havoc in Archie's body as he held him; so awkward to watch as he lost
control of his functions, helplessly flailing and thrashing about like
a fish pulled from the sea.

But then the struggle abated, and Hunter could look on in disgust while
Horatio tenderly arranged Archie's fetid clothes; his consoling hand
gently stroking away the rancid locks that clung to Kennedy's face, his
compassionate fingers wiping away Archie's slaver. Horatio sat for a
moment by this tormented man who now cowered in shame, caressing his
trembling shoulder and searching for some word of comfort, but there
was nothing he was able to say.

Hunter, though, could find plenty to say.

"Sir, it is beyond reason to think we can drag that stinking animal out
of here with us!" Hunter growled, suppressing neither his contempt nor
his volume. "You heard him before - he doesn't want to go back Look, he
begs to be left alone! So why concern yourself with him and ruin all of
our chances of escape?"

In one frantic move Horatio was on his feet, clutching Hunter's collar
and fighting back his rage lest he would strangle the man.

"Hush, Mr. Hunter!" Horatio's aggravated whisper barked into a
senseless ear. "We will NOT leave him behind - Mr. Kennedy comes WITH
us!" Horatio knew that Hunter could not understand that more than duty
was involved in this decision. How could he explain that it had to be
to right his ugly deed done so long ago and to silence the nagging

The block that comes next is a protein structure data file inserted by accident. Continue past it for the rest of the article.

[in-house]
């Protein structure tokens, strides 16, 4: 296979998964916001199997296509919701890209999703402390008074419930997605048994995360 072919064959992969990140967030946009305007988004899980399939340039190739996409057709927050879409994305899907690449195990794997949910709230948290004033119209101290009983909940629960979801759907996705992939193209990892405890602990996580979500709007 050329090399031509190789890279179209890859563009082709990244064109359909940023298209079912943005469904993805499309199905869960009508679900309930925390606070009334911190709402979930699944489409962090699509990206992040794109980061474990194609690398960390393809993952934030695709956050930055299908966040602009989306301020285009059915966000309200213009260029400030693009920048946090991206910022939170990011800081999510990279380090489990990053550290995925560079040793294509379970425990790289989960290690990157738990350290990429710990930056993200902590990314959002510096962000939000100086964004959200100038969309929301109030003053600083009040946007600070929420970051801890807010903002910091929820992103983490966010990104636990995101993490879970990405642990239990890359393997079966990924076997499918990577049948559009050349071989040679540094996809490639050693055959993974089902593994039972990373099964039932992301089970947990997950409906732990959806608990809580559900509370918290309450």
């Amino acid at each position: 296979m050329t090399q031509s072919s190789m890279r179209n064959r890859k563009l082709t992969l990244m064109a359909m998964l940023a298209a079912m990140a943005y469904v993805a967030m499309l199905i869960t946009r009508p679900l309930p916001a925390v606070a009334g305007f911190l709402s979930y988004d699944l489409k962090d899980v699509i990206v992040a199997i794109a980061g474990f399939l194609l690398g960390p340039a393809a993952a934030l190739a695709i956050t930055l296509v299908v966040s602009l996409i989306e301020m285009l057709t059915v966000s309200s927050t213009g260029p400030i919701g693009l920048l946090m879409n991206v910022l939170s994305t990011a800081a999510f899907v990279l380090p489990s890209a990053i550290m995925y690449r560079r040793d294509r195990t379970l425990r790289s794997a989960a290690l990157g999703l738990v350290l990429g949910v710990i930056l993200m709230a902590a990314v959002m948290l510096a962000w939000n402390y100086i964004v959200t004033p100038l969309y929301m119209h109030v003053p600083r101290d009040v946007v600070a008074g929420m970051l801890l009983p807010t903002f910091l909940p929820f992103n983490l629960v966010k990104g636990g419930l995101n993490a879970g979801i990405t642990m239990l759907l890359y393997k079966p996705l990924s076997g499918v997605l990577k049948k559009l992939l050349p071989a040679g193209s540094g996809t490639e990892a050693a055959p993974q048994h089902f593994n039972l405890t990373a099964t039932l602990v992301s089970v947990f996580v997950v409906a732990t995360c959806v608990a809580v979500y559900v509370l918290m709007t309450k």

doubts that had picked like crows at his conscience. He had to do it
for himself. Yet he knew he neither deserved nor needed a second chance
to correct his justified actions; still, a second chance had presented
itself, and almost immediately Horatio knew that his plan of escape
must include Mr. Kennedy.

"Look at him," mocked Hunter, "he lies in his own stinking filth and
pities himself; and look at YOU - pretending he doesn't smell while you
preen him like your lover." These last words mortified Horatio.

"That is enough, Mr. Hunter!" Horatio's fierce eyes pierce the darkness
like polished blades, silently challenging his opponent to speak.
Finally, Hunter relented.

"Very well.. ..sir." He grumbled as he sank into his bed.

Horatio gathered up the musty woolen blanket from his bunk, and for a
lingering moment contemplated the wet one which now swaddled Archie. He
considered an exchange - but the embarrassment that his earlier
instinctive actions had been mistaken for compassion erased his empathy
- and he tossed the blanket aside. Now he was aching for sleep, but his
eyes could not close on the quivering mass opposite him - he knew that
Archie wept in silence. He felt an obligation to return to Archie's
side and comfort him, but already he had exposed too much of himself to
Hunter this night; Archie would be left to cry himself to sleep, alone.

But sleep did not come for Horatio. On that troublesome night, dark
memories of the lonely tears he himself had once shed so long ago as he